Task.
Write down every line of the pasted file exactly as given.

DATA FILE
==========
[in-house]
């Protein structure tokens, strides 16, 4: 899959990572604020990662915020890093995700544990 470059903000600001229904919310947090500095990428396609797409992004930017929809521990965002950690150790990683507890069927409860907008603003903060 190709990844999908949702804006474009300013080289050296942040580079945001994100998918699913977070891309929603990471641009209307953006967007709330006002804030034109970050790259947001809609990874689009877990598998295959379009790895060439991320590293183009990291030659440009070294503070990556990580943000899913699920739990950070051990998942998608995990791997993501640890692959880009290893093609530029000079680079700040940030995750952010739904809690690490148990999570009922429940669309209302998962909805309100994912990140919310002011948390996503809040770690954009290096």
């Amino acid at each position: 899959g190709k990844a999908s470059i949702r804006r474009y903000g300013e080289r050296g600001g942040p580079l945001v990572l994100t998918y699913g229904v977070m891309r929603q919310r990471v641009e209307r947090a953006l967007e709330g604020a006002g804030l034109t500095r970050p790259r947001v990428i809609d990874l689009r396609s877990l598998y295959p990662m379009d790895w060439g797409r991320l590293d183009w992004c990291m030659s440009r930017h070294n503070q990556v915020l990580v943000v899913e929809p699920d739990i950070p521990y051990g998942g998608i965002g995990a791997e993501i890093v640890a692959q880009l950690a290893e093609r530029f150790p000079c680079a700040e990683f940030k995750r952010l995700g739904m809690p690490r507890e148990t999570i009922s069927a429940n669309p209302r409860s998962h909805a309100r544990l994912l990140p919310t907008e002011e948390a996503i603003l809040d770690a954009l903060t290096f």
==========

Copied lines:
[in-house]
């Protein structure tokens, strides 16, 4: 899959990572604020990662915020890093995700544990 470059903000600001229904919310947090500095990428396609797409992004930017929809521990965002950690150790990683507890069927409860907008603003903060 190709990844999908949702804006474009300013080289050296942040580079945001994100998918699913977070891309929603990471641009209307953006967007709330006002804030034109970050790259947001809609990874689009877990598998295959379009790895060439991320590293183009990291030659440009070294503070990556990580943000899913699920739990950070051990998942998608995990791997993501640890692959880009290893093609530029000079680079700040940030995750952010739904809690690490148990999570009922429940669309209302998962909805309100994912990140919310002011948390996503809040770690954009290096």
């Amino acid at each position: 899959g190709k990844a999908s470059i949702r804006r474009y903000g300013e080289r050296g600001g942040p580079l945001v990572l994100t998918y699913g229904v977070m891309r929603q919310r990471v641009e209307r947090a953006l967007e709330g604020a006002g804030l034109t500095r970050p790259r947001v990428i809609d990874l689009r396609s877990l598998y295959p990662m379009d790895w060439g797409r991320l590293d183009w992004c990291m030659s440009r930017h070294n503070q990556v915020l990580v943000v899913e929809p699920d739990i950070p521990y051990g998942g998608i965002g995990a791997e993501i890093v640890a692959q880009l950690a290893e093609r530029f150790p000079c680079a700040e990683f940030k995750r952010l995700g739904m809690p690490r507890e148990t999570i009922s069927a429940n669309p209302r409860s998962h909805a309100r544990l994912l990140p919310t907008e002011e948390a996503i603003l809040d770690a954009l903060t290096f």